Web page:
Caraway v. Commissioner of Social Security

Filing 11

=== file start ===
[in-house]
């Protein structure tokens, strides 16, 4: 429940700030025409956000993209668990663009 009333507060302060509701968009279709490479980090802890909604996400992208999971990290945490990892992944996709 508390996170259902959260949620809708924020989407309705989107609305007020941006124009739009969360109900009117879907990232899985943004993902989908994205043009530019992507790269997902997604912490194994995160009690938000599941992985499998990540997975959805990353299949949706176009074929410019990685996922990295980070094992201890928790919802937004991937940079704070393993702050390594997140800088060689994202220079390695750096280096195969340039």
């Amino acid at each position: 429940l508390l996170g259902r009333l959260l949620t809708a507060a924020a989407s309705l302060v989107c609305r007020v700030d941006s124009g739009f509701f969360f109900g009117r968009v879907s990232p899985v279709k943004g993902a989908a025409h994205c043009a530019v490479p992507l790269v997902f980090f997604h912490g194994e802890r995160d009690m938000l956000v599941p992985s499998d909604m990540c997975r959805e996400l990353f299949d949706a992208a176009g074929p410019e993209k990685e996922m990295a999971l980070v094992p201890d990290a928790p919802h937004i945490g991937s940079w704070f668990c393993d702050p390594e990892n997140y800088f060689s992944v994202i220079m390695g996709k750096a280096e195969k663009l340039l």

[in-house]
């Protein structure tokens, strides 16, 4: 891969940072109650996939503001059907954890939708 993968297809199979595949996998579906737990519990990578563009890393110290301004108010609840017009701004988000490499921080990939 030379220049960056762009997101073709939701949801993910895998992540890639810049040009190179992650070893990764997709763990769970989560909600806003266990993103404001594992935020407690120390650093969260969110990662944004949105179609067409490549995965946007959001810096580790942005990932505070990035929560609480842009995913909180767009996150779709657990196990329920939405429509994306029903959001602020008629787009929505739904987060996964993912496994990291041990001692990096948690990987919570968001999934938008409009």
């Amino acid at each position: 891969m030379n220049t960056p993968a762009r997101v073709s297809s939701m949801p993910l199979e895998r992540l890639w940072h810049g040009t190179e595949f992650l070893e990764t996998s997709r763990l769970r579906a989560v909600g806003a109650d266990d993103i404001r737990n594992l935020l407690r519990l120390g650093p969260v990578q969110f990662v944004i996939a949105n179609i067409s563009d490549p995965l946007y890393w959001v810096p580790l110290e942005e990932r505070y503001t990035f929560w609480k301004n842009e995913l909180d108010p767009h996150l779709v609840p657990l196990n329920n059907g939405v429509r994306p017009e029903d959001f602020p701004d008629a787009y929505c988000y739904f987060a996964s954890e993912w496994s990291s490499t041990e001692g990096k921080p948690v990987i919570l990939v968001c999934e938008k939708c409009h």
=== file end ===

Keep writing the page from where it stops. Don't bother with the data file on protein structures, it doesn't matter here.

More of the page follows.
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UNITED STATES DISTRICT COURT SOUTHERN DISTRICT OF OHIO WESTERN DIVISION AT DAYTON ERIKA L. CARAWAY, Plaintiff, Case No. 3:16-cv-138 vs. COMMISSIONER OF SOCIAL SECURITY, District Judge Thomas M. Rose Magistrate Judge Michael J. Newman Defendant. REPORT AND RECOMMENDATION1 THAT: (1) THE ALJ’S NON-DISABILITY FINDING BE FOUND UNSUPPORTED BY SUBSTANTIAL EVIDENCE, AND REVERSED; (2) THIS MATTER BE REMANDED TO THE COMMISSIONER UNDER THE FOURTH SENTENCE OF 42 U.S.C. § 405(g) FOR PROCEEDINGS CONSISTENT WITH THIS OPINION; AND (3) THIS CASE BE CLOSED This is a Social Security disability benefits appeal. At issue is whether the Administrative Law Judge (“ALJ”) erred in finding Plaintiff not “disabled” and therefore unentitled to Supplemental Security Income (“SSI”).2 This case is before the Court upon Plaintiff’s Statement of Errors (doc. 8), the Commissioner’s memorandum in opposition (doc. 9), Plaintiff’s reply (doc. 10), the administrative record (doc. 6),3 and the record as a whole. 1 Attached hereto is a NOTICE to the parties regarding objections to this Report and Recommendation. 2 Plaintiff also filed for Disability Insurance Benefits (“DIB”), but she did not qualify because she did “not have enough work credits[.]” PageID 134. In determining Plaintiff’s disability status, the ALJ analyzed only Plaintiff’s SSI application (PageID 70), and that aspect of the ALJ’s analysis is not challenged on appeal. Accordingly, on appeal, the undersigned analyzes only the ALJ’s analysis concerning Plaintiff’s application for SSI. 3 Hereafter, citations to the electronically-filed administrative record will refer only to the PageID number. I. A. Procedural History On December 12, 2012, Plaintiff filed an application for SSI claiming disability as a result of a number of impairments including, inter alia, bipolar disorder, attention deficit hyperactivity disorder (“ADHD”), oppositional defiant disorder (“ODD”),4 idiopathic thrombocytopenic purpura (“ITP”),5 and asthma. PageID 75. After an initial denial of her application, Plaintiff received a hearing before ALJ Emily Statum on May 12, 2014. PageID 99-116. The ALJ issued a written decision on October 31, 2014 finding Plaintiff not disabled. PageID 70-94. Specifically, the ALJ found at Step 5 that, based upon Plaintiff’s residual functional capacity (“RFC”), “jobs have existed in significant numbers in the national economy that [Plaintiff] has been able to perform[.]” PageID 93. Thereafter, the Appeals Council denied Plaintiff’s request for review, making the ALJ’s non-disability finding the final administrative decision of the Commissioner. PageID 46-51. See Casey v. Sec’y of Health & Human Servs., 987 F.2d 1230, 1233 (6th Cir. 1993). Plaintiff then filed this timely appeal. Cook v. Comm’r of Soc. Sec., 480 F.3d 432, 435 (6th Cir. 2007). B. Evidence of Record The evidence of record is adequately summarized in the ALJ’s decision (PageID 74-93), Plaintiff’s Statement of Errors, the Commissioner’s memorandum in opposition, and Plaintiff’s ODD is characterized by the following behavior: a “frequent and persistent pattern of anger, irritability, arguing, defiance or vindictiveness toward [parents] and other authority figures[.]” Mayo Clinic, Oppositional defiant disorder (ODD),, (last visited July 24, 2017). 5 “Idiopathic thrombocytopenic purpura (ITP) is a disorder that can lead to easy or excessive bruising and bleeding. The bleeding results from unusually low levels of platelets -- the cells that help blood clot.” Mayo Clinic, Idiopathic thrombocytopenic purpura (ITP) – Overview,, (last visited July 23, 2017). 2 4 reply. Docs. 8-10. The undersigned incorporates all of the foregoing and sets forth the facts relevant to this appeal herein. II. A. Standard of Review The Court’s inquiry on a Social Security appeal is to determine (1) whether the ALJ’s nondisability finding is supported by substantial evidence, and (2) whether the ALJ employed the correct legal criteria. 42 U.S.C. § 405(g); Bowen v. Comm’r of Soc. Sec., 478 F.3d 742,745-46 (6th Cir. 2007). In performing this review, the Court must consider the record as a whole. Hephner v. Mathews, 574 F.2d 359, 362 (6th Cir. 1978). Substantial evidence is “such relevant evidence as a reasonable mind might accept as adequate to support a conclusion.” Richardson v. Perales, 402 U.S. 389, 401 (1971). When substantial evidence supports the ALJ’s denial of benefits, that finding must be affirmed, even if substantial evidence also exists in the record upon which the ALJ could have found Plaintiff disabled. Buxton v. Halter, 246 F.3d 762, 772 (6th Cir. 2001). Thus, the ALJ has a “‘zone of choice’ within which he [or she] can act without the fear of court interference.” Id. at 773. The second judicial inquiry -- reviewing the correctness of the ALJ’s legal analysis -- may result in reversal even if the ALJ’s decision is supported by substantial evidence in the record. Rabbers v. Comm’r of Soc. Sec., 582 F.3d 647, 651 (6th Cir. 2009). “[A] decision of the Commissioner will not be upheld where the [Social Security Administration] fails to follow its own regulations and where that error prejudices a claimant on the merits or deprives the claimant of a substantial right.” Bowen, 478 F.3d at 746. B. “Disability” Defined To be eligible for disability benefits, a claimant must be under a “disability” as defined by the Social Security Act. 42 U.S.C. § 423(d)(1)(A). Narrowed to its statutory meaning, a 3 “disability” includes physical and/or mental impairments that are both “medically determinable” and severe enough to prevent a claimant from (1) performing his or her past job and (2) engaging in “substantial gainful activity” that is available in the regional or national economies. Id. Administrative regulations require a five-step sequential evaluation for disability determinations. 20 C.F.R. § 404.1520(a)(4). Although a dispositive finding at any step ends the ALJ’s review, see Colvin v. Barnhart, 475 F.3d 727, 730 (6th Cir. 2007), the complete sequential review poses five questions: 1. Has the claimant engaged in substantial gainful activity? 2. Does the claimant suffer from one or more severe impairments? 3. Do the claimant’s severe impairments, alone or in combination, meet or equal the criteria of an impairment set forth in the Commissioner’s Listing of Impairments (the “Listings”), 20 C.F.R. Subpart P, Appendix 1? 4. Considering the claimant’s RFC, can he or she perform his or her past relevant work? 5. Assuming the claimant can no longer perform his or her past relevant work -- and also considering the claimant’s age, education, past work experience, and RFC -- do significant numbers of other jobs exist in the national economy which the claimant can perform? 20 C.F.R. § 404.1520(a)(4); see also Miller v. Comm’r of Soc. Sec., 181 F. Supp.2d 816, 818 (S.D. Ohio 2001). A claimant bears the ultimate burden of establishing disability under the Social Security Act’s definition. Key v. Comm’r of Soc. Sec., 109 F.3d 270, 274 (6th Cir. 1997). III. In her Statement of Errors, Plaintiff argues that the ALJ erred by improperly: (1) evaluating her impairments under Listing § 7.06; (2) analyzing the opinion of treating family physician, James Derksen, M.D.; and (3) relying on the opinion of the medical expert (“ME”), Robert Sklaroff, M.D. Doc. 8 at PageID 660. Finding error in the weighing of Dr. Derksen’s opinion, the Court does not address Plaintiff’s remaining arguments. 4 Until March 27, 2017, “the Commissioner’s regulations [that apply to this appeal] establish[ed] a hierarchy of acceptable medical source opinions[.]” Snell v. Comm’r of Soc. Sec., No. 3:12-cv-119, 2013 WL 372032, at *9 (S.D. Ohio Jan. 30, 2013). In descending order, these medical source opinions are: (1) treaters; (2) examiners; and (3) record reviewers. Id. Under the regulations in effect prior to March 27, 2017, the opinions of treaters are entitled to the greatest deference because they “are likely to be . . . most able to provide a detailed, longitudinal picture of [a claimant’s] medical impairment(s) and may bring a unique perspective to the medical evidence that cannot be obtained from the objective medical findings alone or from reports of individual examinations[.]” 20 C.F.R. § 404.1527(c)(2). A treater’s opinion must be given “controlling weight” if “well-supported by medically acceptable clinical and laboratory diagnostic techniques and . . . not inconsistent with the other substantial evidence in [the] case record.” LaRiccia v. Comm’r of Soc. Sec., 549 F. App’x 377, 384 (6th Cir. 2013). Even if a treater’s opinion is not entitled to controlling weight, “the ALJ must still determine how much weight is appropriate by considering a number of factors, including the length of the treatment relationship and the frequency of examination, the nature and extent of the treatment relationship, supportability of the opinion, consistency of the opinion with the record as a whole, and any specialization of the treating physician.” Blakley v. Comm’r of Soc. Sec., 581 F.3d 399, 406 (6th Cir. 2009); see also 20 C.F.R. § 404.1527(c).6 After treaters, “[n]ext in the hierarchy are examining physicians and psychologists, who often see and examine claimants only once.” Snell, 2013 WL 372032, at *9. In essence, “opinions of a treating source . . . must be analyzed under a two-step process, with care being taken not to conflate the steps.” Cadle v. Comm’r of Soc. Sec., No. 5:12-cv-3071, 2013 WL 5173127, at *5 (N.D. Ohio Sept. 12, 2013). Initially, “the opinion must be examined to determine if it is entitled to controlling weight” and “[o]nly if . . . the ALJ does not give controlling weight to the treating physician’s opinion is the opinion subjected to another analysis based on the particulars of” 20 C.F.R. § 404.1527. Id. 5 6 Record reviewers are afforded the least deference and these “non-examining physicians’ opinions are on the lowest rung of the hierarchy of medical source opinions.” Id. Put simply, “[t]he regulations provide progressively more rigorous tests for weighing opinions as the ties between the source of the opinion and the individual [claimant] become weaker.” Id. (citing SSR 96-6p, 1996 WL 374180, at *2 (July 2, 1996)). In the absence of a controlling treating source opinion, an ALJ must “evaluate all medical opinions” with regard to the factors set forth in 20 C.F.R. § 404.1527(c), i.e., length of treatment history; consistency of the opinion with other evidence; supportability; and specialty or expertise in the medical field related to the individual’s impairment(s). Walton v. Comm’r of Soc. Sec., No. 97-2030, 1999 WL 506979, at *2 (6th Cir. June 7, 1999). Dr. Derksen began treating Plaintiff in March 2006 for, among other conditions, ADHD and ITP. PageID 335, 603. On May 5, 2014, Dr. Derksen concluded that Plaintiff lacked the ability to perform sedentary work, was moderately limited in her ability to maintain social functioning, and markedly limited7 in her ability to maintain concentration, persistence or pace. PageID 600, 610. More specifically, Dr. Derksen opined that, primarily as a result of Plaintiff’s ADHD, she would be unable to be prompt and regular in attendance; withstand the pressure of meeting normal standards of productivity and accuracy without risk of decompensation or worsening of her impairments; sustain attention and concentration to meet productivity and accuracy standards; understand, remember and carry out simple work instructions without close supervision; demonstrate reliability; maintain concentration and attention for approximately two hour Whereas “mild” and “moderate” functional limitations are generally considered “non-disabling,” see Sims v. Comm'r of Soc. Sec., 406 F. App’x 977, 980 (6th Cir. 2011), “marked” limitations are suggestive of disability. See 20 C.F.R. Pt. 404, Subpt. P, App. 1 § 12.00(C); Lankford v. Sullivan, 942 F.2d 301, 307 (6th Cir. 1991). 6 7 segments; perform activities within a schedule; maintain regular attendance and be punctual; complete a normal workday and week without interruption from symptoms of her impairments; respond appropriately to changes in a routine work setting; get along with co-workers and supervisors without distracting them or exhibiting behavior extremes; sustain ordinary routines without special supervision; and work in coordination with, or in proximity to others without being unduly distracted. PageID 604-09. The ALJ gave Dr. Derksen’s opinion “little weight.” PageID 89. Specifically, in rejecting Dr. Derksen’s opinion, the ALJ found it “conclusory, unsupported, and inconsistent with medical evidence as well as the claimant’s level of functioning as a college student.” Id. The Court finds error in the ALJ’s assessment of Dr. Derksen’s opinion. Initially, the Court notes that the ALJ failed to mention the concept of “controlling weight” when analyzing Dr. Derksen’s opinion, and further failed to specifically decline to give it controlling weight. PageID 182; Gayheart v. Comm’r of Soc. Sec., 710 F.3d 365, 377 (6th Cir. 2013) (finding error where the ALJ’s “analysis does not explain to which aspect of the controllingweight test [a] critique is relevant”); see also Martin v. Colvin, 207 F. Supp. 3d 782, 789 (S.D. Ohio 2016). In addition, the ALJ also provides no analysis of the controlling weight factors -- i.e., whether the opinion was “well-supported by medically acceptable clinical and laboratory diagnostic techniques and . . . not inconsistent with the other substantial evidence[.]” 20 C.F.R. § 404.1527(c)(2). Instead, the ALJ’s specific critiques of Dr. Derksen’s opinion focus on the “supportability” and “consistency” factors set forth in 20 C.F.R. §§ 404.1527(c)(3) and (4), which are factors applied only after the ALJ declines to “give the treating source’s opinion controlling weight[.]” 20 C.F.R. § 404.1527(c)(2); see also Gayheart, 710 F.3d at 376 (noting that certain factors are “properly applied only after the ALJ has determined that a treating-source opinion will not be 7 given controlling weight”). As a result of the foregoing, the Court cannot determine whether the ALJ engaged in the first step – i.e., the “controlling weight” step -- of the required “two-step inquiry” when analyzing Dr. Derksen’s opinion. See Gayheart, 710 F.3d at 376-78; see also Wilson v. Comm’r of Soc. Sec., 378 F.3d 541, 544 (6th Cir. 2004) (stating that, “[a]lthough substantial evidence otherwise supports [a] decision of the Commissioner[,]” reversal may, nevertheless, be warranted if an ALJ fails “to follow its own procedural regulation, and the regulation was intended to protect applicants”). Such failure amounts to reversible error. See Aytch v. Comm’r of Soc. Sec., No. 3:13-cv-135, 2014 WL 4080075, at *5 (S.D. Ohio Aug. 19, 2014) (citation omitted). In addition, it appears that the ALJ focused solely upon Dr. Derksen’s opinion as it relates to Plaintiff’s physical limitations, such as her exertional capacity and postural activities. PageID 89. The ALJ sets forth no specific analysis of Dr. Derksen’s limitations as they relate to Plaintiff’s mental impairments, such as her ADHD. Id.; see also 604-10. It is not clear to the undersigned that the ALJ considered Dr. Derksen’s opinion addressing Plaintiff’s abilities to perform certain work-related mental activities on a regular and sustained basis, such as Plaintiff’s ability to be prompt and regular in attendance; withstand work pressures; sustain and maintain attention and concentration for two hour segments; and understand, remember and carry out simple work instructions. PageID 604-09. Such omission is error and requires reversal. IV. When, as here, the ALJ’s non-disability determination is unsupported by substantial evidence, the Court must determine whether to reverse and remand the matter for rehearing, or to reverse and order an award of benefits. The Court has authority to affirm, modify or reverse the Commissioner’s decision “with or without remanding the cause for rehearing.” 42 U.S.C. § 405(g); Melkonyan v. Sullivan, 501 U.S. 89, 100 (1991). Generally, benefits may be awarded 8 immediately “only if all essential factual issues have been resolved and the record adequately establishes a plaintiff’s entitlement to benefits.” Faucher v. Sec’y of Health & Human Servs., 17 F.3d 171, 176 (6th Cir. 1994); see also Abbott v. Sullivan, 905 F.2d 918, 927 (6th Cir. 1990); Varley v. Sec’y of Health & Human Servs., 820 F.2d 777, 782 (6th Cir. 1987). Here, the undersigned finds that evidence of disability is not overwhelming and that a remand for further proceedings is proper. V. IT IS THEREFORE RECOMMENDED THAT: 1. 2. This matter be REMANDED to the Commissioner under the Fourth Sentence of 42 U.S.C. § 405(g) for proceedings consistent with this opinion; and 3. Date: The Commissioner’s non-disability finding be found unsupported by substantial evidence, and REVERSED; This case be CLOSED. July 31, 2017 s/ Michael J. Newman Michael J. Newman United States Magistrate Judge 9 NOTICE REGARDING OBJECTIONS Pursuant to Fed. R. Civ. P. 72(b), any party may serve and file specific, written objections to the proposed findings and recommendations within FOURTEEN days after being served with this Report and Recommendation. This period is not extended by virtue of Fed. R. Civ. P. 6(d) if served on you by electronic means, such as via the Court’s CM/ECF filing system. If, however, this Report and Recommendation was served upon you by mail, this deadline is extended to SEVENTEEN DAYS by application of Fed. R. Civ. P. 6(d). Parties may seek an extension of the deadline to file objections by filing a motion for extension, which the Court may grant upon a showing of good cause. Any objections filed shall specify the portions of the Report and Recommendation objected to, and shall be accompanied by a memorandum of law in support of the objections. If the Report and Recommendation is based, in whole or in part, upon matters occurring of record at an oral hearing, the objecting party shall promptly arrange for the transcription of the record, or such portions of it as all parties may agree upon or the Magistrate Judge deems sufficient, unless the assigned District Judge otherwise directs. A party may respond to another party’s objections within FOURTEEN days after being served with a copy thereof. As noted above, this period is not extended by virtue of Fed. R. Civ. P. 6(d) if served on you by electronic means, such as via the Court’s CM/ECF filing system. If, however, this Report and Recommendation was served upon you by mail, this deadline is extended to SEVENTEEN DAYS by application of Fed. R. Civ. P. 6(d). Failure to make objections in accordance with this procedure may forfeit rights on appeal. See Thomas v. Arn, 474 U.S. 140, 153-55 (1985); United States v. Walters, 638 F.2d 947, 949-50 (6th Cir. 1981).